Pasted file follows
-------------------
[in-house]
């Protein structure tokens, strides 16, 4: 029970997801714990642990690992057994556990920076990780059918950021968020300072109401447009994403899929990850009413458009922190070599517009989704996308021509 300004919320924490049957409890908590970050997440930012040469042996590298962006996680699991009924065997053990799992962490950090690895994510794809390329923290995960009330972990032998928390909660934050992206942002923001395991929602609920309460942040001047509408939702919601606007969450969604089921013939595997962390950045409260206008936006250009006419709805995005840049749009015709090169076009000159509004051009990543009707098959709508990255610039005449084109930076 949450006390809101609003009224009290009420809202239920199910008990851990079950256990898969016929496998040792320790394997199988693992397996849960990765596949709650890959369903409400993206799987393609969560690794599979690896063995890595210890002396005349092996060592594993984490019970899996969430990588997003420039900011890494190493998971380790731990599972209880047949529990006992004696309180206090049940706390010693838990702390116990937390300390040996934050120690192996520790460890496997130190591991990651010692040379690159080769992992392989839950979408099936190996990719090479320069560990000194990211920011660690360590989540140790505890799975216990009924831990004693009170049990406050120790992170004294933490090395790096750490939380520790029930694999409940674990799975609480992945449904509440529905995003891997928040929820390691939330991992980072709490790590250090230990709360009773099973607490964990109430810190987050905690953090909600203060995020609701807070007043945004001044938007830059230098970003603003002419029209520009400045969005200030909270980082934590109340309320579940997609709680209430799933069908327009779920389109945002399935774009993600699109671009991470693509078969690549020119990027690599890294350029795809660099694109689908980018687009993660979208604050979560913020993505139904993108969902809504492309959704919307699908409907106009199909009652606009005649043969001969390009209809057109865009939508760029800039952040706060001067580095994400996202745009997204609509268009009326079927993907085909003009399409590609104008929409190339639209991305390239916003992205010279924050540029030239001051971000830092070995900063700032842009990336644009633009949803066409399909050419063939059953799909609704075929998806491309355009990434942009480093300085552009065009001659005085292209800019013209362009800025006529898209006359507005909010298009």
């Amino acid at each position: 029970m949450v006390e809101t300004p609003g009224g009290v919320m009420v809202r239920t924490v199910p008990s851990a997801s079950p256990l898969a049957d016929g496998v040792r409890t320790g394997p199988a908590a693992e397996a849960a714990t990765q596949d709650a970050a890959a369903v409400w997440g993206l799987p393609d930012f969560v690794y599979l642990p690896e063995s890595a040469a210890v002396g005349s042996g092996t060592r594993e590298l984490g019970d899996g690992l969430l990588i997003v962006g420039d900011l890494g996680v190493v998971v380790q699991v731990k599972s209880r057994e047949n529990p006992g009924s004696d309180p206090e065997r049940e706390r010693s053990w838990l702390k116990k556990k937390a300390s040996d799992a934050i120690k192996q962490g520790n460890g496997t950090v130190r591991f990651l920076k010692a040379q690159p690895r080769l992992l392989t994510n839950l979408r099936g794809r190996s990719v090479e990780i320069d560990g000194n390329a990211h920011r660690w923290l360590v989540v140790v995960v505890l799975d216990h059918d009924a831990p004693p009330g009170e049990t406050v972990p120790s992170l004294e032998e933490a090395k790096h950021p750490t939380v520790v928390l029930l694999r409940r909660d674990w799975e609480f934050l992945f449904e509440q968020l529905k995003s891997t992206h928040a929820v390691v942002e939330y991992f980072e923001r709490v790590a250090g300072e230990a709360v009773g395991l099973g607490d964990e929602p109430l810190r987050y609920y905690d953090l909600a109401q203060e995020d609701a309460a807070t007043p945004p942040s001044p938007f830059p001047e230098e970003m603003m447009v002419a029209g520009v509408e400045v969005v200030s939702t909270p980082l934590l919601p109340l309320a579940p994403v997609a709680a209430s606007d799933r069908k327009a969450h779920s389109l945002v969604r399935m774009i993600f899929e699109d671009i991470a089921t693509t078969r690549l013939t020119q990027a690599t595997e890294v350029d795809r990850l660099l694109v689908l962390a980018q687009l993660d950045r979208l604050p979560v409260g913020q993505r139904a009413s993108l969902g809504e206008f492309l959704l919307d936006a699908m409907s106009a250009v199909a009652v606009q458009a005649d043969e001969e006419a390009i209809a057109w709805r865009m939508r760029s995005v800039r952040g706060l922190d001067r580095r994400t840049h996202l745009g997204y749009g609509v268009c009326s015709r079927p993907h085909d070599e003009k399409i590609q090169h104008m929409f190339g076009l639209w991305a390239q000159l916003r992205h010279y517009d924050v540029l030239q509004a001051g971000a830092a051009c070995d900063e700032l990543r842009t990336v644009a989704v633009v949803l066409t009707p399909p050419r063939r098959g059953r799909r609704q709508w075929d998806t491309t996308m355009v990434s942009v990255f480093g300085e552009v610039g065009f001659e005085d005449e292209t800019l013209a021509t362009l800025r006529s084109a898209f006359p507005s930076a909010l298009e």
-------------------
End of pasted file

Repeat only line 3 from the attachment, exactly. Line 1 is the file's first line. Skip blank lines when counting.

């Amino acid at each position: 029970m949450v006390e809101t300004p609003g009224g009290v919320m009420v809202r239920t924490v199910p008990s851990a997801s079950p256990l898969a049957d016929g496998v040792r409890t320790g394997p199988a908590a693992e397996a849960a714990t990765q596949d709650a970050a890959a369903v409400w997440g993206l799987p393609d930012f969560v690794y599979l642990p690896e063995s890595a040469a210890v002396g005349s042996g092996t060592r594993e590298l984490g019970d899996g690992l969430l990588i997003v962006g420039d900011l890494g996680v190493v998971v380790q699991v731990k599972s209880r057994e047949n529990p006992g009924s004696d309180p206090e065997r049940e706390r010693s053990w838990l702390k116990k556990k937390a300390s040996d799992a934050i120690k192996q962490g520790n460890g496997t950090v130190r591991f990651l920076k010692a040379q690159p690895r080769l992992l392989t994510n839950l979408r099936g794809r190996s990719v090479e990780i320069d560990g000194n390329a990211h920011r660690w923290l360590v989540v140790v995960v505890l799975d216990h059918d009924a831990p004693p009330g009170e049990t406050v972990p120790s992170l004294e032998e933490a090395k790096h950021p750490t939380v520790v928390l029930l694999r409940r909660d674990w799975e609480f934050l992945f449904e509440q968020l529905k995003s891997t992206h928040a929820v390691v942002e939330y991992f980072e923001r709490v790590a250090g300072e230990a709360v009773g395991l099973g607490d964990e929602p109430l810190r987050y609920y905690d953090l909600a109401q203060e995020d609701a309460a807070t007043p945004p942040s001044p938007f830059p001047e230098e970003m603003m447009v002419a029209g520009v509408e400045v969005v200030s939702t909270p980082l934590l919601p109340l309320a579940p994403v997609a709680a209430s606007d799933r069908k327009a969450h779920s389109l945002v969604r399935m774009i993600f899929e699109d671009i991470a089921t693509t078969r690549l013939t020119q990027a690599t595997e890294v350029d795809r990850l660099l694109v689908l962390a980018q687009l993660d950045r979208l604050p979560v409260g913020q993505r139904a009413s993108l969902g809504e206008f492309l959704l919307d936006a699908m409907s106009a250009v199909a009652v606009q458009a005649d043969e001969e006419a390009i209809a057109w709805r865009m939508r760029s995005v800039r952040g706060l922190d001067r580095r994400t840049h996202l745009g997204y749009g609509v268009c009326s015709r079927p993907h085909d070599e003009k399409i590609q090169h104008m929409f190339g076009l639209w991305a390239q000159l916003r992205h010279y517009d924050v540029l030239q509004a001051g971000a830092a051009c070995d900063e700032l990543r842009t990336v644009a989704v633009v949803l066409t009707p399909p050419r063939r098959g059953r799909r609704q709508w075929d998806t491309t996308m355009v990434s942009v990255f480093g300085e552009v610039g065009f001659e005085d005449e292209t800019l013209a021509t362009l800025r006529s084109a898209f006359p507005s930076a909010l298009e």